National MP Melissa Lee is offended after Labour MP Tāmati Coffey told her to "stick to your job, love" during a Parliamentary committee meeting.
Lee was suggesting to a parliamentary staffer that there should be two microphones on the stand where ministers were presenting to the committee because she noticed submitters had to switch between them.
Coffey could be heard responding: "Hey, hey, stick to your job, love... ordering around microphones."
Lee responded saying she "wasn't ordering" anyone around but was "simply suggesting" there be an extra microphone, and that she has a "name and it's not 'hey, hey'".
The exchange happened during an interlude of the Economic Development, Science and Innovation Committee on Thursday which Lee and Coffey are both members of.
Lee, a list MP, told Newshub she didn't think much of it at the time, but it was brought to her attention that a video of the exchange had been posted on social media, and when she re-watched it, she "heard the tone".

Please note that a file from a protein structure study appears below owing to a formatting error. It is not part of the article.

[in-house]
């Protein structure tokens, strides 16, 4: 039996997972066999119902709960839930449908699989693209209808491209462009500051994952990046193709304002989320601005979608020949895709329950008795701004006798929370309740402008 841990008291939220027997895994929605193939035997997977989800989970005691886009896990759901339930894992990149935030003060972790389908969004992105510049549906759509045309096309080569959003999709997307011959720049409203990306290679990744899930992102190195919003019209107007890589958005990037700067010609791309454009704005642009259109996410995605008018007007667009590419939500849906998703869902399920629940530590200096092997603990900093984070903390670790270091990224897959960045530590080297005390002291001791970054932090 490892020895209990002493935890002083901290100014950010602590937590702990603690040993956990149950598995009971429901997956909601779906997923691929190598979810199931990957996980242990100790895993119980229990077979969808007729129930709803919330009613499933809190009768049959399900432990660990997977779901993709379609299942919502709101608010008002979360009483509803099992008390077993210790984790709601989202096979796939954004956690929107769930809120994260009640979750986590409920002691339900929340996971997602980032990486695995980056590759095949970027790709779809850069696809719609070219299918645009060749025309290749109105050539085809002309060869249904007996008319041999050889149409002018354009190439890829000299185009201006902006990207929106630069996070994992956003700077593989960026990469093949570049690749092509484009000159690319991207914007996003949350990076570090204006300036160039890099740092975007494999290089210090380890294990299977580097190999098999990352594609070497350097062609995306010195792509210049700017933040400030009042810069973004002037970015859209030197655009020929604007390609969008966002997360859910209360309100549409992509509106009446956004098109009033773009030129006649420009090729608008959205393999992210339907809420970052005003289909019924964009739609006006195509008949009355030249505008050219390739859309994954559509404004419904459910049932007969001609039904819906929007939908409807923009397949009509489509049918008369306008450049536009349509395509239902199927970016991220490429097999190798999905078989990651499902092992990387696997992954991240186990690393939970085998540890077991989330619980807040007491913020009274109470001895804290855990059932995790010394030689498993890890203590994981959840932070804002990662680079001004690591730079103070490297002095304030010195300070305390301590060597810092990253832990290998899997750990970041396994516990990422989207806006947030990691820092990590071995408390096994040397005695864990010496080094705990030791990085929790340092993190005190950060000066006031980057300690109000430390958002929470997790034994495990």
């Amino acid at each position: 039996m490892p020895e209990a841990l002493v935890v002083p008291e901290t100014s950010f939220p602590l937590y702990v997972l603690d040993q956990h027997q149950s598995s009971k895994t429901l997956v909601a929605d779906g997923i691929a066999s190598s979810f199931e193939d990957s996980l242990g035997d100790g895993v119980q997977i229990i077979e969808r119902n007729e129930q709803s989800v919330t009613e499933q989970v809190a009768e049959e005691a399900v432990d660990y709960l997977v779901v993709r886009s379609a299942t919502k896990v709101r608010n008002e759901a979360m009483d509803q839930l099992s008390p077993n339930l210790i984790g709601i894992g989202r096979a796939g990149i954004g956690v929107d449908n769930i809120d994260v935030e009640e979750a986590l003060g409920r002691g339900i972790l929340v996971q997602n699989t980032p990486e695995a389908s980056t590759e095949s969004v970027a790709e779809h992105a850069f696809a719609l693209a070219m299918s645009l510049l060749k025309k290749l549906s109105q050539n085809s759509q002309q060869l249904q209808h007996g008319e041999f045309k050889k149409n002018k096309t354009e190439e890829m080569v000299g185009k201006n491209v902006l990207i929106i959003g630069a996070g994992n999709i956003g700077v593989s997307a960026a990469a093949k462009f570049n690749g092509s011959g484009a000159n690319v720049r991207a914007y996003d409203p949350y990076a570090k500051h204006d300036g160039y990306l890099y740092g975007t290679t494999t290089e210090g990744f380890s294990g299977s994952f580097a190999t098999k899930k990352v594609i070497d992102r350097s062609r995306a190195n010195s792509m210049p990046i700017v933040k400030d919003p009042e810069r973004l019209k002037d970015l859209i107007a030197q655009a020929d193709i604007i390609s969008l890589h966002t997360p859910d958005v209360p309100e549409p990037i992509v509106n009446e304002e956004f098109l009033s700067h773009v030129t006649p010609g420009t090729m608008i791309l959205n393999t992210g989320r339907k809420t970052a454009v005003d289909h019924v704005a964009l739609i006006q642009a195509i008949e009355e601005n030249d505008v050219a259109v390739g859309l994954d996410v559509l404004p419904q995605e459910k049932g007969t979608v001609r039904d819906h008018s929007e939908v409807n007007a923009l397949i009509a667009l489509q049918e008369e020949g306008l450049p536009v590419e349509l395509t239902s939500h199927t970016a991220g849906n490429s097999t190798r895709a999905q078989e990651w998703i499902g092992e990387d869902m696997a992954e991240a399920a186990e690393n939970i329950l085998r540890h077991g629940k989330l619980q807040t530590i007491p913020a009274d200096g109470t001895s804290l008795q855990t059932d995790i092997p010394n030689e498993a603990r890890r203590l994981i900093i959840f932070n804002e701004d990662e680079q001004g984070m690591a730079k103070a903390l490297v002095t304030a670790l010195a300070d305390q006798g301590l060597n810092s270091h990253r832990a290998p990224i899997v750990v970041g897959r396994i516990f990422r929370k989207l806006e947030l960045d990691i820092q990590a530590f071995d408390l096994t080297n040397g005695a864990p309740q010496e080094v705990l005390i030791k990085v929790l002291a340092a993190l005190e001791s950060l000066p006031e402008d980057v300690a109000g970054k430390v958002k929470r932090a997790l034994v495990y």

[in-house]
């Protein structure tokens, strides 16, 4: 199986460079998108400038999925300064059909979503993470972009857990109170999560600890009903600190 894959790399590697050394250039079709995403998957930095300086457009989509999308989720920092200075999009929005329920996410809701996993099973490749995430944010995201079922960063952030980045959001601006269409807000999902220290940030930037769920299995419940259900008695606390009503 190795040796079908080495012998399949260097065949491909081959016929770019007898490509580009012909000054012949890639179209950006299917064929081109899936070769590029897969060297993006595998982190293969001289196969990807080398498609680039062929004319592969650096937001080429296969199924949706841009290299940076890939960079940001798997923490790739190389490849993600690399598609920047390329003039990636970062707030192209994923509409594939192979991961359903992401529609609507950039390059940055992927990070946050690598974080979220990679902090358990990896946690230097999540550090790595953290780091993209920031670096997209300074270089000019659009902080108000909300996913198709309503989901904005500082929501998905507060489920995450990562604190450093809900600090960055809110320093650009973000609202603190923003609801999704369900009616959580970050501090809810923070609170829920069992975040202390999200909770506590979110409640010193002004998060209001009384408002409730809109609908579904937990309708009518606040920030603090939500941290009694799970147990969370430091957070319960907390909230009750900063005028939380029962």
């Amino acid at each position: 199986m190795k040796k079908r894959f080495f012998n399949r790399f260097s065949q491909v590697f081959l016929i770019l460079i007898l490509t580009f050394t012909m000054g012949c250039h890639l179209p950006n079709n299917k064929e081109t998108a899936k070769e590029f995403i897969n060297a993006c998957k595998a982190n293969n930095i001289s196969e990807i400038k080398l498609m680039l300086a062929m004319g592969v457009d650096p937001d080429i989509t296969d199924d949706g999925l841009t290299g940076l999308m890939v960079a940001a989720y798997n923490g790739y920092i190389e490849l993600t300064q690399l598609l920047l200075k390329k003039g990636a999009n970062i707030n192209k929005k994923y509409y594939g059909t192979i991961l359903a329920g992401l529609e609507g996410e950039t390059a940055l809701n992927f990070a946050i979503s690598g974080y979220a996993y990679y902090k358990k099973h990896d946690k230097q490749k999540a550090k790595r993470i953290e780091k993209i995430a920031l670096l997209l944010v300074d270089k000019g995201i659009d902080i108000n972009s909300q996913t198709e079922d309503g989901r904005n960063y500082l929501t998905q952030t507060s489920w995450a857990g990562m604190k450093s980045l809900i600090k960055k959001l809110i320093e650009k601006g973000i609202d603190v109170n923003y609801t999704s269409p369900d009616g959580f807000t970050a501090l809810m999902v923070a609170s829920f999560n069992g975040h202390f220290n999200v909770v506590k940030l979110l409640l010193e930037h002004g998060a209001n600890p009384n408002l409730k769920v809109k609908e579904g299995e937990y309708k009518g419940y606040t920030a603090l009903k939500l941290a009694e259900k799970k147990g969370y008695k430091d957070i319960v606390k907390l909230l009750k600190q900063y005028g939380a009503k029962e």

"I thought, jeez, that's a bit rude... a bit dismissive," she said.
Lee said she could understand that Coffey may have meant his comments as a joke, but she said the Waiariki MP "should know better" because he is "supposed to be a 'woke' politician".
National MP Judith Collins tweeted about the comments saying "addressing a senior National woman MP... as 'love' is not appropriate".
Newshub has contacted Coffey for a reaction but he has not responded.
Lee said she hasn't had any issues with Coffey in the past, and is willing to forgive.
"I would accept his apology."
It's not the first time Coffey has been criticised for comments he made during a select committee meeting.
During an Epidemic Response Committee meeting last month he told a struggling Rotorua bar owner the Prime Minister had also struggled during the lockdown having to make "big bold decisions, based on the country's best interests".
ACT leader David Seymour described the comment at the time as "extraordinary" and suggested Coffey invalidated the bar owner's struggles by saying "we should be worried about the poor Prime Minister".
Coffey said he was simply implying that the entire country was under pressure during the lockdown.